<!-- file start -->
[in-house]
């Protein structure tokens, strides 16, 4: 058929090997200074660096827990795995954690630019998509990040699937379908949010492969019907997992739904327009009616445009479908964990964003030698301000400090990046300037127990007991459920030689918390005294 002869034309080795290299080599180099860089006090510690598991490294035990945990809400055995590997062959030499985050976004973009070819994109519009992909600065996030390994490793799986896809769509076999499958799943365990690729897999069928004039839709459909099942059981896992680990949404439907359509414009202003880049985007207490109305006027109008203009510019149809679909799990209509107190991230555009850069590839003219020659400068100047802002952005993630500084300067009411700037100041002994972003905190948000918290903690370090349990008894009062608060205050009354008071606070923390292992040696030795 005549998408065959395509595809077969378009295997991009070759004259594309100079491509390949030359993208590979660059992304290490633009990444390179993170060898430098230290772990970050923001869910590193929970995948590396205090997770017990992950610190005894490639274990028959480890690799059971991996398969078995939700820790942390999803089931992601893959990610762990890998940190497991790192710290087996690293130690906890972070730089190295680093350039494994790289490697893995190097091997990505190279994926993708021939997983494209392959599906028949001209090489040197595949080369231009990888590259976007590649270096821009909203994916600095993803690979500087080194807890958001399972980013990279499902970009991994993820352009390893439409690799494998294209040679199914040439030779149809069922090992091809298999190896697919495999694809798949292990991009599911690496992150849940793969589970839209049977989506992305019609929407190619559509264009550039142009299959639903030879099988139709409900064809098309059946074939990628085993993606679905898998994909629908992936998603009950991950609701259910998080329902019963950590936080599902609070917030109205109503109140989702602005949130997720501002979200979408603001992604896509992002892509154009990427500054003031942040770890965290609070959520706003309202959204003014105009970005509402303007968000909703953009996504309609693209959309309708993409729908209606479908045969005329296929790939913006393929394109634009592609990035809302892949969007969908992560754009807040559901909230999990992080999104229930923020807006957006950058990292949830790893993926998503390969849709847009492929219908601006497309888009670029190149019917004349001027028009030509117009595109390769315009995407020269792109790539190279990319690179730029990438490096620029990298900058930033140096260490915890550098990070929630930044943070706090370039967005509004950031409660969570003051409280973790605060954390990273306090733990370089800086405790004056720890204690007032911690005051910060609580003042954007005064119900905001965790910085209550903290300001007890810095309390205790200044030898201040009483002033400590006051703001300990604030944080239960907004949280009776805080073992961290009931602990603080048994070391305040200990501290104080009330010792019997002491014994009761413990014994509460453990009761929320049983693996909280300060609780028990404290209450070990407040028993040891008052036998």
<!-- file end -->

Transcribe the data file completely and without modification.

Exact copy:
[in-house]
């Protein structure tokens, strides 16, 4: 058929090997200074660096827990795995954690630019998509990040699937379908949010492969019907997992739904327009009616445009479908964990964003030698301000400090990046300037127990007991459920030689918390005294 002869034309080795290299080599180099860089006090510690598991490294035990945990809400055995590997062959030499985050976004973009070819994109519009992909600065996030390994490793799986896809769509076999499958799943365990690729897999069928004039839709459909099942059981896992680990949404439907359509414009202003880049985007207490109305006027109008203009510019149809679909799990209509107190991230555009850069590839003219020659400068100047802002952005993630500084300067009411700037100041002994972003905190948000918290903690370090349990008894009062608060205050009354008071606070923390292992040696030795 005549998408065959395509595809077969378009295997991009070759004259594309100079491509390949030359993208590979660059992304290490633009990444390179993170060898430098230290772990970050923001869910590193929970995948590396205090997770017990992950610190005894490639274990028959480890690799059971991996398969078995939700820790942390999803089931992601893959990610762990890998940190497991790192710290087996690293130690906890972070730089190295680093350039494994790289490697893995190097091997990505190279994926993708021939997983494209392959599906028949001209090489040197595949080369231009990888590259976007590649270096821009909203994916600095993803690979500087080194807890958001399972980013990279499902970009991994993820352009390893439409690799494998294209040679199914040439030779149809069922090992091809298999190896697919495999694809798949292990991009599911690496992150849940793969589970839209049977989506992305019609929407190619559509264009550039142009299959639903030879099988139709409900064809098309059946074939990628085993993606679905898998994909629908992936998603009950991950609701259910998080329902019963950590936080599902609070917030109205109503109140989702602005949130997720501002979200979408603001992604896509992002892509154009990427500054003031942040770890965290609070959520706003309202959204003014105009970005509402303007968000909703953009996504309609693209959309309708993409729908209606479908045969005329296929790939913006393929394109634009592609990035809302892949969007969908992560754009807040559901909230999990992080999104229930923020807006957006950058990292949830790893993926998503390969849709847009492929219908601006497309888009670029190149019917004349001027028009030509117009595109390769315009995407020269792109790539190279990319690179730029990438490096620029990298900058930033140096260490915890550098990070929630930044943070706090370039967005509004950031409660969570003051409280973790605060954390990273306090733990370089800086405790004056720890204690007032911690005051910060609580003042954007005064119900905001965790910085209550903290300001007890810095309390205790200044030898201040009483002033400590006051703001300990604030944080239960907004949280009776805080073992961290009931602990603080048994070391305040200990501290104080009330010792019997002491014994009761413990014994509460453990009761929320049983693996909280300060609780028990404290209450070990407040028993040891008052036998």